The Wotersen estate, also known as Wotersen Castle, was owned by the noble Bernstorff family for almost three centuries, which played a major role in shaping Hanoverian and Danish politics in the 18th century. The estate is located in the municipality of Roseburg in the district of Lauenburg in the southeast of Schleswig-Holstein.
A village of Wotersen was first mentioned in the Ratzeburg Ten Register in 1230. The noble estate of the same name, as such since the 16th century at the latest with its own jurisdiction, passed into the possession of those of Dalldorf (also Daldorff, a local gender with a headquarters in nearby Dalldorf) in 1408. Generations held (after a short pledge in 1672 to the family of Falkenberg’s triggering by Valentin Johann von Dalldorf).
In 1717, Wotersen was acquired by the Kurhannoverian minister Andreas Gottlieb Freiherr von Bernstorff (1649 – 1726). As an influential politician, he was politically active both at the cellesheous and Hanoverian court, as well as in England under King George I. As a wealth investment, he acquired the estates Stintenburg in the Lauenburg and Gartow in the Wendland, along with Wotersen; Both farms are previously owned by the family. From 1720, in place of the castle destroyed in the Thirty Years ‘ War, Bernstorff had a new estate carried out by Johann Caspar Borchmann and converted it into a family fidon, a foundation in which the farm is passed on undivided in the family.
In 1737 his grandson and later Danish Foreign Minister Johann Hartwig Ernst Graf took over Wotersen (1712 – 1772) Wotersen and soon commissioned Johann Paul Heumann to carry out extensive reconstruction work, which was completed in 1765. In 1770, after being overthrown by Johann Friedrich Struensee, he withdrew to his property, where he died in 1772 at the age of 59. The garden planned under him was no longer implemented, the interior was not completed until the middle of the 19th century under a great-great-nephew of Bernstorffs. He also had the Baroque garden transformed into a landscape park and modernised the economic courtyard.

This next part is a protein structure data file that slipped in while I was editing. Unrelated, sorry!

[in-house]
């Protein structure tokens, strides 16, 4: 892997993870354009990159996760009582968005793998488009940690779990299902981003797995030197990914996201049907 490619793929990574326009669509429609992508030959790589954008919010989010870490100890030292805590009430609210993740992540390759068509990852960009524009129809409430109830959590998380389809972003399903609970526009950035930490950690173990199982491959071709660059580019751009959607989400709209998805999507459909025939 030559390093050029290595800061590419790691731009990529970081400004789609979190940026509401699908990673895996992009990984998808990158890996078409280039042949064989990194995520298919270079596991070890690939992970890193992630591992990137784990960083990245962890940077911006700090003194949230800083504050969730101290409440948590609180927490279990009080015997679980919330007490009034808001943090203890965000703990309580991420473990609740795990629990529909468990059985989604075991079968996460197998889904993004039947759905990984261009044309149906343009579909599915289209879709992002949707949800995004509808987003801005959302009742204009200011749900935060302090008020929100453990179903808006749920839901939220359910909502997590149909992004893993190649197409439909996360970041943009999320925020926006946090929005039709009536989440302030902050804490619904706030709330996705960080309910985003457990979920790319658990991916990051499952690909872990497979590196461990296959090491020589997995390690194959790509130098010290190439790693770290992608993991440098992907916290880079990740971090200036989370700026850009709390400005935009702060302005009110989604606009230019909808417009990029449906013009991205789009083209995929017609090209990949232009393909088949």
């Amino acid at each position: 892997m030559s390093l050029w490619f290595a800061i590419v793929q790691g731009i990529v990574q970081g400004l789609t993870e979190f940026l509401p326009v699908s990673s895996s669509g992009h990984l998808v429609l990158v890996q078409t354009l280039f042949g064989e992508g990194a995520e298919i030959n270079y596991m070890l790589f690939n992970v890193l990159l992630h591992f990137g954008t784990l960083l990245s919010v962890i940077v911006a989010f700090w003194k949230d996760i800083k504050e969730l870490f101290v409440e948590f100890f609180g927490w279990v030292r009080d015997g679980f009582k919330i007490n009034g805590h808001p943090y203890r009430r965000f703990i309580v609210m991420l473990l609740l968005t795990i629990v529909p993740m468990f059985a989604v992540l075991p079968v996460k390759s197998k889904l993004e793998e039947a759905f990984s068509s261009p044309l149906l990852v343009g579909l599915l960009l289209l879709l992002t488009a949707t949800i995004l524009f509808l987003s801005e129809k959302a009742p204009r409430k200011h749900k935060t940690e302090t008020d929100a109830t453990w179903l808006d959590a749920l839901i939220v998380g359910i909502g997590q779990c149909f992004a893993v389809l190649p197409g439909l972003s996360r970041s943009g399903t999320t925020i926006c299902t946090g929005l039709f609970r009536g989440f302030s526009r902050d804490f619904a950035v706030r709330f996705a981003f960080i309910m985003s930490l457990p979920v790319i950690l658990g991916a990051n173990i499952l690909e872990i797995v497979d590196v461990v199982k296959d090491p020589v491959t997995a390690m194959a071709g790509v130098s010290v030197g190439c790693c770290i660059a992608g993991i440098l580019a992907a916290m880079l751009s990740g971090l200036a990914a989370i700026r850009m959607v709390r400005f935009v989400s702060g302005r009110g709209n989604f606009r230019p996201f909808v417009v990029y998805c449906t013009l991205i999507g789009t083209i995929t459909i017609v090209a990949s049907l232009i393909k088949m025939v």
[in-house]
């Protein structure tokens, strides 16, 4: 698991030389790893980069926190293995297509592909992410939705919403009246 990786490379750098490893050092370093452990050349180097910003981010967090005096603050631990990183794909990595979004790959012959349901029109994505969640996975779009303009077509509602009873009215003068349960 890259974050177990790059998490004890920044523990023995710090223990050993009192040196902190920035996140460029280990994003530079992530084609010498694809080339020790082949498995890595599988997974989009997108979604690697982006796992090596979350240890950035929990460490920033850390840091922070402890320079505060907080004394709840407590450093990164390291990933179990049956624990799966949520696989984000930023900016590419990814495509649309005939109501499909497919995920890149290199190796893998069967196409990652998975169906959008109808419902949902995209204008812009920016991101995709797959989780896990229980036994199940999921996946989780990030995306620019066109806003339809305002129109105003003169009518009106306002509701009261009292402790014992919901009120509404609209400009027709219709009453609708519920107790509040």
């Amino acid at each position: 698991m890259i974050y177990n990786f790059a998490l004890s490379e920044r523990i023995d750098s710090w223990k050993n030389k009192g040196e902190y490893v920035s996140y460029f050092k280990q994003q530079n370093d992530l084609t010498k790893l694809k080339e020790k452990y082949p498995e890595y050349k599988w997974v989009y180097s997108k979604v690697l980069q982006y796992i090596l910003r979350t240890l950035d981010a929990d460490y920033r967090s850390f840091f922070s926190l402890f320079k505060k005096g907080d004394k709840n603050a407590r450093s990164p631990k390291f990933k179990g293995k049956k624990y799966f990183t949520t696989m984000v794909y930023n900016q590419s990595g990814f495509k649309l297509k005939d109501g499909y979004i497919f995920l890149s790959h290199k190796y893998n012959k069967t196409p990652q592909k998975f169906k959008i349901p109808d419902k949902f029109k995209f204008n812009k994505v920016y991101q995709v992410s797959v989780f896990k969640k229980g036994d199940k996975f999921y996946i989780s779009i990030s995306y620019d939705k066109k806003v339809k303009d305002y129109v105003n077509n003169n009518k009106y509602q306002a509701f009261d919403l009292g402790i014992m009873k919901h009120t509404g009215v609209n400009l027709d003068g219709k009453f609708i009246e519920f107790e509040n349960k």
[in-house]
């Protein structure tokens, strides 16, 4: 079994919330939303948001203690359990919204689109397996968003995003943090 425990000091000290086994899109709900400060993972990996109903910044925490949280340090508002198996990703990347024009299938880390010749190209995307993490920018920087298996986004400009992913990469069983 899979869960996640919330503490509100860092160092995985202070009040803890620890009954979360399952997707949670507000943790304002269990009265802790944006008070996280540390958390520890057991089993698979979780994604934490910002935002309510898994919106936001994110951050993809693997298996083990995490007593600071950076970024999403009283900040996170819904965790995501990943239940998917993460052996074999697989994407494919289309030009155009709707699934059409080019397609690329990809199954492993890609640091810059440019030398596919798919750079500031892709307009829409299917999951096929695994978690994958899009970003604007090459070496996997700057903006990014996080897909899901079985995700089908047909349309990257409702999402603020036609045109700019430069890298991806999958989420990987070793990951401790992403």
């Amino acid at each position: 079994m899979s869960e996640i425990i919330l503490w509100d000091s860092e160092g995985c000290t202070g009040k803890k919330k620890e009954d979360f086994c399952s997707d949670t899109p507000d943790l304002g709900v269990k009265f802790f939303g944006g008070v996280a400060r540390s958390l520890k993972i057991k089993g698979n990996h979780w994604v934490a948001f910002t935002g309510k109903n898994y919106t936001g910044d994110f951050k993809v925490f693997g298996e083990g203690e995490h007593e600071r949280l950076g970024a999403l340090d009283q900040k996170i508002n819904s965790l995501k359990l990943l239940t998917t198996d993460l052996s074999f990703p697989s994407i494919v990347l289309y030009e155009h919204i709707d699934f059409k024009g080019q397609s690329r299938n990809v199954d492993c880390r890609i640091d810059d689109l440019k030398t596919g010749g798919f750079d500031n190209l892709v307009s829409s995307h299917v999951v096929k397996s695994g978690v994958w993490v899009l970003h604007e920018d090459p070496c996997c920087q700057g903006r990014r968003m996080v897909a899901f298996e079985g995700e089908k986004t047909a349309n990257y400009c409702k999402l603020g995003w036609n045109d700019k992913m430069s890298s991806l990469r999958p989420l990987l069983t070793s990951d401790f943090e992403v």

The estate remained in the family’s possession until 1996, when it was sold to the real estate salesman Johann Max Böttcher and is now owned by Kurt-Peter Gaedeke.
Building and facility
The facility is designed in a north-south direction and was accessible via a dam. There was and does not be a gatehouse, the mansion is a three-wing complex with Ehrenhof. In the middle of the complex is a water basin, which was used as a potion or a slug.
The manor house was given its present shape during the reconstruction in the middle of the 18th century (see above), during which the building was reinforced. The eleven building with a high forest roof shows three floors to the courtyard side, and only two to the garden side due to the rising terrain. The mid-risalite of the symmetrically rhythmically structured façade of hair wears a flat pediment showing the coloured family coat of arms executed in sandstone. The one-and-a-half-storey side wings are each connected to the main building by a flat angle building.
Through the entrance hall one enters a representative staircase, in which a large part of the portrait collection of the Bernstorffs is exhibited. Most of the other rooms of the mansion are rather simple.
The farm buildings, built from split field stones – an economic building – uncharacteristic of the region, were originally arranged symmetrically along a central axis. The bakery and washhouse with oat storage and the rye barn date back to the 18th century. The caretaker’s house was also built in 1721, and the riding hall was not built until the 19th century.
Agriculture is still in operation on Wotersen, but the mansion is not accessible. On the farm and in the halls, however, there are regular events, in the Reithalle, such as concerts as part of the Schleswig-Holstein Music Festival. They can also be rented for private events.
Gut Wotersen can be reached from the A24 from Hamburg to Berlin via the Talkau and Hornbek exits. There is also a bus service to Mölln and Lauenburg.
The European hiking trail E1 passes the Wotersen estate.